Army Sgt. Richard McDonald, a military police soldier assigned to the U.S. Army Central commander’s protective service detail, was recently certified as a master combatives instructor. Now, McDonald, along with other Arcent personnel, leads a group of soldiers in obtaining their Modern Army Combatives Program Level 2 certification at Camp Arifjan, Kuwait.
984th Military Police Co., 759th Military Police Bn.
Camp Arifjan, Kuwait
31B – Military Police
Why did you join the Army?
I joined the Army to become a police officer. Ever since I was a kid I wanted to become a police officer or was very interested in their line of duty. I tried college and it wasn’t my thing. I’m more hands on then anything. I figured the military was the way to go. After looking into branches, the Army caught my eye the most.
What made you decide to get into combatives?
Combatives was honestly something I’ve never looked to pursue. I did go to [the] Basic Combatives Course and Tactical Combatives Course, although I did enjoy it, [I’d] never even thought about going to Master Combatives Course. It’s a very hard school and I didn’t think I would ever be cut out for it. But when the opportunity arose, I couldn’t say no. I took the chance to attend the course and succeeded in completing. It had to be the most physical and mentally demanding course I’ve attended in my career so far.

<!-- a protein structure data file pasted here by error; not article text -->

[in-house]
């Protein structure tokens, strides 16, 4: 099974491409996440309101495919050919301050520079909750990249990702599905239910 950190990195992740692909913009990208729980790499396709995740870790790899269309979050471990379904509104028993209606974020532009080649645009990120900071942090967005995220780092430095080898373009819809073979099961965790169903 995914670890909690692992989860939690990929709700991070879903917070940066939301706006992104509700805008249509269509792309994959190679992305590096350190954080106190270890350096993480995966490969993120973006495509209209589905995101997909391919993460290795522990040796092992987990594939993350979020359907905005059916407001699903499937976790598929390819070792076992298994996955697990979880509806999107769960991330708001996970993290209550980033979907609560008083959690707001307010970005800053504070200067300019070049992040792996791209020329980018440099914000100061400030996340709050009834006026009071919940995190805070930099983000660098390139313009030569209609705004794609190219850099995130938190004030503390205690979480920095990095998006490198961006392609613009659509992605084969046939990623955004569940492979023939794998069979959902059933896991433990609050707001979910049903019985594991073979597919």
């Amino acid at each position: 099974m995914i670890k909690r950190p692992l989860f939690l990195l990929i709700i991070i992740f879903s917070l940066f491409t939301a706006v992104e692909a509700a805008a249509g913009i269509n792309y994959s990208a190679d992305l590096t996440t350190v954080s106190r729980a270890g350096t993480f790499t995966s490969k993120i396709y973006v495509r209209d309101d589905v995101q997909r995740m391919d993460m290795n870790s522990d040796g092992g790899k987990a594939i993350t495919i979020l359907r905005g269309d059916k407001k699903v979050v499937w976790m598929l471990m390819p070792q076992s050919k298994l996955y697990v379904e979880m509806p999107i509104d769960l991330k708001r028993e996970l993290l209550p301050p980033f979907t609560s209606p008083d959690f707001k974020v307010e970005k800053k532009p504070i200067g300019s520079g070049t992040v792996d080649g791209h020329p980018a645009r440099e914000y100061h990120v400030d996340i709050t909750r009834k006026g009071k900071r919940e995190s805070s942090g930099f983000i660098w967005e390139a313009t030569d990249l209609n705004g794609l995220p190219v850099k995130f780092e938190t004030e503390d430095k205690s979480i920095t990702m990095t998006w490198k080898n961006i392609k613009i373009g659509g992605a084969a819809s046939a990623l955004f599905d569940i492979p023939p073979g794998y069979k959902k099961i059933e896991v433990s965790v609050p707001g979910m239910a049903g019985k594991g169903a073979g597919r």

What do you enjoy the most about teaching other soldiers combatives?
I love training soldiers, doesn’t matter what it is. It’s why I’ve stayed in the military. Now that I am a certified instructor it gives soldiers more of a purpose to learn. I’m not only teaching soldiers but even senior [noncommissioned officers] are attending my courses and I get to teach them as well, along with commissioned officers. The combatives program is not set on a certain skill level. Anyone in the military can attend the course and I enjoy the fact that I am the one who can teach and certify them.
With the sophisticated weapons systems our troops have these days, why are hand-to-hand combat skills still important?
Hand-to-hand combat skills are very important because you’re not always going to be able to use your weapon. Especially as a military police soldier. We have escalation of force guidelines that we must follow. One of them being unarmed self-defense. Same thing with [rules of engagement], you may not be able to use your weapon on your enemy and it is on you to be able to perform hand-to-hand combat if it comes to that or if you have to detain the individual. The combatives program sets the foundation for just that.
Source: Department of DefenseSubscribe to our Morning Briefing and get the news delivered to your inbox before breakfast!